ND State Engineer Approves Mitigation Plan for FM Area Diversion Project
Document outlines how Project will Mitigate Impacted Properties
The Metro Flood Diversion Authority announced today that it has received approval of the Property Rights & Acquisition Mitigation Plan (Mitigation Plan) for the Fargo Moorhead Area Diversion Project from the North Dakota State Engineer.
The Mitigation Plan guides how individuals impacted by the construction, operation or maintenance of the Project are compensated and mitigated for their loss.
“This is one of the most important elements for moving this Project forward,” Executive Director Joel Paulsen said. “The Mitigation Plan addresses conditions from the Minnesota DNR, the State of North Dakota and others that have been requested by communities and groups representing people impacted by the Project.”
Funding to implement the programs described in the Mitigation Plan has been included in the Project’s financial plan.
“We are doing our best to develop programs and policies to address Project impacts, along with providing fair compensation to impacted people,” Mayor of Fargo and Chair of the Diversion Authority Tim Mahoney said. “But we need to remember that the problem this Project solves is flooding, and that is important to all communities in the region.”
“Flooding is a real threat, and this spring we were reminded of the difficulties that can come from reliance on temporary measures and mass gathering of volunteers,” he added. “Having an approved plan to mitigate impacts to affected people is critical to the Project moving forward and providing the protection our communities need.”
The Mitigation Plan is more than 180 pages long and outlines key actions and programs that the Diversion Authority is taking to meet federal, state, and local requirements.
- Defining what constitutes an impact
- How and when necessary property and easements will be purchased for the Project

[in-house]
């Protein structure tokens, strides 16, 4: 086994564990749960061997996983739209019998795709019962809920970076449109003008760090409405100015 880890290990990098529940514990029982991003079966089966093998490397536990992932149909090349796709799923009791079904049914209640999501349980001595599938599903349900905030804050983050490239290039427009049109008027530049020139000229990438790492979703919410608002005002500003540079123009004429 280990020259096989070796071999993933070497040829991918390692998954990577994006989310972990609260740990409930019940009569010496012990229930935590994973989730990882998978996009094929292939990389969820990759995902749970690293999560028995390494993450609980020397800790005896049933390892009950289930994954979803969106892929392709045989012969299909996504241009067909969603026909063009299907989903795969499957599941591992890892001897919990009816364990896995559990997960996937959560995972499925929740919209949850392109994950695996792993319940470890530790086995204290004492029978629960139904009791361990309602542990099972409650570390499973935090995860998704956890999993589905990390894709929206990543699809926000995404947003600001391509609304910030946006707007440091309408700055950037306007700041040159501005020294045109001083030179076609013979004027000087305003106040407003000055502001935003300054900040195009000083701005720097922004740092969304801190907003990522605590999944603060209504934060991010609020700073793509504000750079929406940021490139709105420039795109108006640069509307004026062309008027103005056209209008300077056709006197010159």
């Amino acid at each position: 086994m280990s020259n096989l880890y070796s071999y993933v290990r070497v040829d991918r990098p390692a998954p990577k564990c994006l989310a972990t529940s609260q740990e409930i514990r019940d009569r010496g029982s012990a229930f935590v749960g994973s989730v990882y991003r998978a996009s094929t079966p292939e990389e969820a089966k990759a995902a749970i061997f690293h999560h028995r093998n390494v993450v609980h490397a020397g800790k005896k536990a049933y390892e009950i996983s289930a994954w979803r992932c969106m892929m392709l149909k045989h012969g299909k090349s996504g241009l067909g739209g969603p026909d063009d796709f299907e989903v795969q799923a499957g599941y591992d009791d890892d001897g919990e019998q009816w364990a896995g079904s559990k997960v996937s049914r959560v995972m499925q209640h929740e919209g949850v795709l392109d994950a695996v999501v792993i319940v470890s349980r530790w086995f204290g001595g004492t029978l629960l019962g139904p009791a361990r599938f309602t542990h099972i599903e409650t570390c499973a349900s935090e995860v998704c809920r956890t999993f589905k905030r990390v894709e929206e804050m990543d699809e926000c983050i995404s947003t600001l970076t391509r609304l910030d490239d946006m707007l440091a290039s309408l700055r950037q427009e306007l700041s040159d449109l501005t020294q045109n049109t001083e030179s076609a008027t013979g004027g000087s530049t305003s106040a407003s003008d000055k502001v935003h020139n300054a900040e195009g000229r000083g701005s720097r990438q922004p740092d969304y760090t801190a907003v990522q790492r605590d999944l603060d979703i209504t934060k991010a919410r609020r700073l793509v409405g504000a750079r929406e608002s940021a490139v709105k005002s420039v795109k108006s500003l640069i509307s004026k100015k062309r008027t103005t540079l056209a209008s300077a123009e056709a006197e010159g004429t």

- Identifying the impacts that require mitigation and how that mitigation is determined
- How the Upstream Area is restored after the Project operates and how public lands like roads are repaired after a flood event when the Project operates.
- Options for homes, structures, and cemeteries in the Upstream Mitigation Area that would be impacted if the Project operates
The Mitigation Plan also includes maps outlining the Project and Upstream Mitigation Area. The maps show the Upstream Mitigation Area in four zones that have different levels of impact and mitigation requirements. In total there are approximately:
- 83 residential structures that require mitigation including 60 in Cass County and 14 in Clay County. There are two residential structures in Richland County and seven in Wilkin County, MN that require some form of mitigation.
- 564 non-residential structures require mitigation. This includes commercial buildings, storage, barns, sheds and grain bins. 514, or 91% of these structures are in Cass and Clay Counties.
Impacted residents and property owners will be mailed detailed letters with individualized maps outlining their impact and mitigation steps this summer . Any resident or property owner with more questions can email info@FMDiversion.gov or call (701) 364-9111.